Flight into the night (EDAZ - EDVK)
This time my destination was an IFR airport: EDVK. IFR airport means that there is an instrument approach procedure and the flight can be performed all the way to landing under IFR. That is unlike the other times where I had to cancel IFR somewhere in the vicinity of the destination airfield as soon as practical and while being in visual meterological condititions (VMC).
The other advantage of EDVK (Kassel) is that its operating hours do not depend on sunrise and sunset. For this evenings flight that was very helpful. Kassel is open until 22:00 local time. I was able to avoid the evening rush hour in Berlin, which allowed me to have dinner before heading out the airfield of Schönhagen. My flight plan was scheduled for 20:00 local time.
AD EDWWZFZX (FPL-N747TG-ZG -SR22/L-SDGRY/S -EDAZ1800 -N0160F070 ROSNO/N0160F070 IFR L986 MAG Z92 ABGUS T151 ALOSI DCT GOTGI DCT -EDVK0110 EDLP -PBN/B2C2D2S1 NAV/SBAS DOF/140514 EET/ROSNO0015 RMK/CI312485 IFPSRA)
Somehow things always take a bit longer than expected. Engine start was at 1821Z while by 1800Z I was supposed to have taken off. I need to get a bit better at my scheduling or simply resort to filing as soon as I’m on the airport.
I had filed a few days in advance after reading that one is supposed to file at least 60 minutes in advance. To get a better picture about the actual rules in Europe reagarding filing an IFR flight plan I started a discussion on EuroGA and learned that, similar to the U.S., you can file a few minutes before the flight and it usually works. So from now on I will either file on my way to the airport, when riding in a taxi, or as soon as I have parked the car. That should still provide some lead time for the plan to work through any systems involved and avoid to take off way after the scheduled take off time.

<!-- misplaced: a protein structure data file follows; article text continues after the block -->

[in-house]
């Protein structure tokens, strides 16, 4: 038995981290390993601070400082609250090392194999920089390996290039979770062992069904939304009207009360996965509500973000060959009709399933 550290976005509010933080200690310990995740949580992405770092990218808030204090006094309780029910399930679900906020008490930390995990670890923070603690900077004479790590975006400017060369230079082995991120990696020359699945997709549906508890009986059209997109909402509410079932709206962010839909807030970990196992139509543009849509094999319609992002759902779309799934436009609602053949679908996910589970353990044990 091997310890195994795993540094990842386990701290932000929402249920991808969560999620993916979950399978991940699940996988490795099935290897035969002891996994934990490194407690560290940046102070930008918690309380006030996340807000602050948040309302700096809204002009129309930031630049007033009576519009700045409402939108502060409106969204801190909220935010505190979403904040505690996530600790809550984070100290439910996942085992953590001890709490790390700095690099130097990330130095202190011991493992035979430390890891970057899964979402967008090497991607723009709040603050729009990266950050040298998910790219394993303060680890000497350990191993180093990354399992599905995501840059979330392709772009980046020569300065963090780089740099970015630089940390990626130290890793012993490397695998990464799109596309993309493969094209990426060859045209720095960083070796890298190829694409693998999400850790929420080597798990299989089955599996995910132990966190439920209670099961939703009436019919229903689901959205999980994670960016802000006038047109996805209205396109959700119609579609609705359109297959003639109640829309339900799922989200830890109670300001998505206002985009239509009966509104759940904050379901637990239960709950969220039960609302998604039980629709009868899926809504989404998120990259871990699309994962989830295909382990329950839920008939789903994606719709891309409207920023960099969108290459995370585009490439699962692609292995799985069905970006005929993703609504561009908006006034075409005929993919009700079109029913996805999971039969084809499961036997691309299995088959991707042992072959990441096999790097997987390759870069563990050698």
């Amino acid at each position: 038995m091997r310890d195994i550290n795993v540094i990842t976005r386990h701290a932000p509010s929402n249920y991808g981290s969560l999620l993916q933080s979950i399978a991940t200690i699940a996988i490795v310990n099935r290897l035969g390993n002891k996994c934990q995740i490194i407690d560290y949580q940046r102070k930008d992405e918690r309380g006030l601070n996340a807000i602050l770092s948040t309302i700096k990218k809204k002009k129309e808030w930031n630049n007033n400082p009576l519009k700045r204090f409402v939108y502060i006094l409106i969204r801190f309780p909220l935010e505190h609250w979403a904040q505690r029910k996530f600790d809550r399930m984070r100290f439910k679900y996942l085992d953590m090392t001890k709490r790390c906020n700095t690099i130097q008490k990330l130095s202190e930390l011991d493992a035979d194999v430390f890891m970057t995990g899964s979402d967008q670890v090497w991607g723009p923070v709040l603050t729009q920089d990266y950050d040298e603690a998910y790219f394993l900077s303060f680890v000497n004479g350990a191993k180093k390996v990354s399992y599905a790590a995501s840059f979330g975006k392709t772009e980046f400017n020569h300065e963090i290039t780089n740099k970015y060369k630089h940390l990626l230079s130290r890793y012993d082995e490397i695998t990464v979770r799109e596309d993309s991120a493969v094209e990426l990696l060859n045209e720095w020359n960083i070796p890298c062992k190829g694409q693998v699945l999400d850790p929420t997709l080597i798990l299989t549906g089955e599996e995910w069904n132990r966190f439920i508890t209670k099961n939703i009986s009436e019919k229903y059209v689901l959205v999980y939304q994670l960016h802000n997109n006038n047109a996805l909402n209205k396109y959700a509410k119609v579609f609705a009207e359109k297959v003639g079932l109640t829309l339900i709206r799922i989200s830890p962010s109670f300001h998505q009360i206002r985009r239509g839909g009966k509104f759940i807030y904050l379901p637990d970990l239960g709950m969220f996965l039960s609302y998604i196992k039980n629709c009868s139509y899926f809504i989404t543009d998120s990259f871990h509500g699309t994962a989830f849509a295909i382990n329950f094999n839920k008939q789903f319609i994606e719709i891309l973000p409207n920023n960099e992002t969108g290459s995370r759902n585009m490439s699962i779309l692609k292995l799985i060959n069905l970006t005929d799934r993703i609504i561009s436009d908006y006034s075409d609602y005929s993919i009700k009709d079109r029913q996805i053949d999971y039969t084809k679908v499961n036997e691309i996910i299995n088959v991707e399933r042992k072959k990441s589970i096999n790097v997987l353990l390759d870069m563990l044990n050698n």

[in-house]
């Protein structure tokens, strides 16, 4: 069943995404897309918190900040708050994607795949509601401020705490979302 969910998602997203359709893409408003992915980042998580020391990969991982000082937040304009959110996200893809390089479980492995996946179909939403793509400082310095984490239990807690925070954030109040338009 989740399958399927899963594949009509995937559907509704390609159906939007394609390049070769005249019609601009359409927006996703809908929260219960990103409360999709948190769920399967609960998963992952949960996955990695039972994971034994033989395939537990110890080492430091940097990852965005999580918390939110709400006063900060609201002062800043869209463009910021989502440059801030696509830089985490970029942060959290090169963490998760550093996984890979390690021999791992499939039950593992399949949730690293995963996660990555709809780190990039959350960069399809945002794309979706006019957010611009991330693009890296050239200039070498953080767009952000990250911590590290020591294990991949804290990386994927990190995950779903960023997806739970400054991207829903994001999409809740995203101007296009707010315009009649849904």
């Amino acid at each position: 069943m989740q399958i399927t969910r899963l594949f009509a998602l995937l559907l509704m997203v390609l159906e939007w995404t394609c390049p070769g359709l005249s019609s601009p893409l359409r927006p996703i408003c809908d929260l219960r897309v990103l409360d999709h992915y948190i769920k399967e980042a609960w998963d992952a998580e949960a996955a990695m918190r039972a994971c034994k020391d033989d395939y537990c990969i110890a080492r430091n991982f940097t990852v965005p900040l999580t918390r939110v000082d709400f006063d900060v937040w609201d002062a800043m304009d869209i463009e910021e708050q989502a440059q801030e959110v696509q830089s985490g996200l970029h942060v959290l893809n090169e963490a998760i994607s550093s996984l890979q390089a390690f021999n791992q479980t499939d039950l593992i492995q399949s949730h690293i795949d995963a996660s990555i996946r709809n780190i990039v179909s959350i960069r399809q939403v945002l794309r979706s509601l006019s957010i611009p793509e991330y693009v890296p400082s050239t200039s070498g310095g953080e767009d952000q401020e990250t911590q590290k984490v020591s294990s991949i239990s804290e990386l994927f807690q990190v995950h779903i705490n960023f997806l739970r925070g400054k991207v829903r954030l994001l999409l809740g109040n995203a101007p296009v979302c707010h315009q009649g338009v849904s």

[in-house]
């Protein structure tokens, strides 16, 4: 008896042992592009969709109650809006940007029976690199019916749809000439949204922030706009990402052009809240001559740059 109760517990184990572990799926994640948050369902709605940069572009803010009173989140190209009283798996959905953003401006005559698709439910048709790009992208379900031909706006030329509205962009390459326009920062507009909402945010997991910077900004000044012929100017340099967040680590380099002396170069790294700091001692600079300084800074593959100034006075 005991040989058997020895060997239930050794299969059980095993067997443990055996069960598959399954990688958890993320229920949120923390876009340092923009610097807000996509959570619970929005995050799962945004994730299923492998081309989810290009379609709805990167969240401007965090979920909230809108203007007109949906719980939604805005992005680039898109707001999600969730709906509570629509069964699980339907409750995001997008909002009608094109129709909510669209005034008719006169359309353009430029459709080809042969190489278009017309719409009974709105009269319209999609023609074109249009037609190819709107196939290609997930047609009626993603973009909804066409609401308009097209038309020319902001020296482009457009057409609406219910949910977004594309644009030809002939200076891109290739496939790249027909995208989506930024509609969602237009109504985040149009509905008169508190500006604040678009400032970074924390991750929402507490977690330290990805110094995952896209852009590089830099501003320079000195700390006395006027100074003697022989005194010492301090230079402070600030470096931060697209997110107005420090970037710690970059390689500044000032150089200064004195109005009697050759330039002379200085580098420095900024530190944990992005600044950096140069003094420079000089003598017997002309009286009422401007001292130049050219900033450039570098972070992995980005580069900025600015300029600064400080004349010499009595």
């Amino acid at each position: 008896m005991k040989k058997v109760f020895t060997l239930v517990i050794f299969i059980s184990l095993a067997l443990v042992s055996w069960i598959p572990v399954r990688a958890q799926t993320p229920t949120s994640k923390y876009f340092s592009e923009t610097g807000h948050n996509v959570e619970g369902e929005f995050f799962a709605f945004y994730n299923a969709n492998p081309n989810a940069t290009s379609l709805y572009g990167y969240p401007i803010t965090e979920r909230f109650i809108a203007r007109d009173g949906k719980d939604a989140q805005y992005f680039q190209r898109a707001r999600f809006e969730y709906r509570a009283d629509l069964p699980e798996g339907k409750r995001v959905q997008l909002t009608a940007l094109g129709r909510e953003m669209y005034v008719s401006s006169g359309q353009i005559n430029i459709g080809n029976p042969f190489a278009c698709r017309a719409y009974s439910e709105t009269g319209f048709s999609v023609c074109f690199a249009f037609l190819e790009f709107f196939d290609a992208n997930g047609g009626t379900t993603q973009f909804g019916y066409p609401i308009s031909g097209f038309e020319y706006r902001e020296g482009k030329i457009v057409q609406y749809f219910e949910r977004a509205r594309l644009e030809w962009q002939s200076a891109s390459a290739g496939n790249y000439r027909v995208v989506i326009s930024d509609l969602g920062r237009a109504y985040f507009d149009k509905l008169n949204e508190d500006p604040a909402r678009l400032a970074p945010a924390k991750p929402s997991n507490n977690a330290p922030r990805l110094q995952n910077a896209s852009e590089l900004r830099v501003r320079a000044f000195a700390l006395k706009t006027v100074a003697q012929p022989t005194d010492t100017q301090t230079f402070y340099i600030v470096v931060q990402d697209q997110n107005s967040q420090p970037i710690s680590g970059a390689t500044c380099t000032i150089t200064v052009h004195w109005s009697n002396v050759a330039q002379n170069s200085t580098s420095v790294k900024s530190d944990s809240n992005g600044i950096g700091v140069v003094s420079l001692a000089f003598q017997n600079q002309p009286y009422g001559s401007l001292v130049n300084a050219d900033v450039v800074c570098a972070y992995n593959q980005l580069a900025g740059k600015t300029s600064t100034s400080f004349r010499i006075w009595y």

Dusk is beautiful
Sunset on the day of the flight was at about 20:50 local time. The following picture was taken just a few minutes before that some 15 minutes after takeoff. I was flying at FL70.
As I was right underneath the clouds and the clouds ahead looked like coming down to my altitude, I called in to ATC:
NTG request 2000ft higher
To which I immediately got:
NTG roger. Climb FL90
Climbing FL90 NTG
The view from about the clouds was much nicer. In the distance straight ahead you can a cloud standing out a little bit above the others.
As soon as I was near that cloud Bremen RADAR was asking:
NTG advise when ready to descent
To which I responded:
Ready to descent in about 2 minutes NTG
I didn’t want to start my descent right into that little tower. The outside air temperature was negative 7 degrees Celsius and that cloud looked like an older towering cumulus. Those can contain icing conditions and there was no need to fly through it. At that time of the day the cloud was probably quite old and thus it may not contain icing anymore - but how I can for certain.
So I waited a bit to get past and then started my descent.
Bremen also changed my routing a bit to have me fly towards LUXUX, which is the initial approach fix (IAF) for the ILS 27 into EDVK.
Flying the ILS 27 into EDVK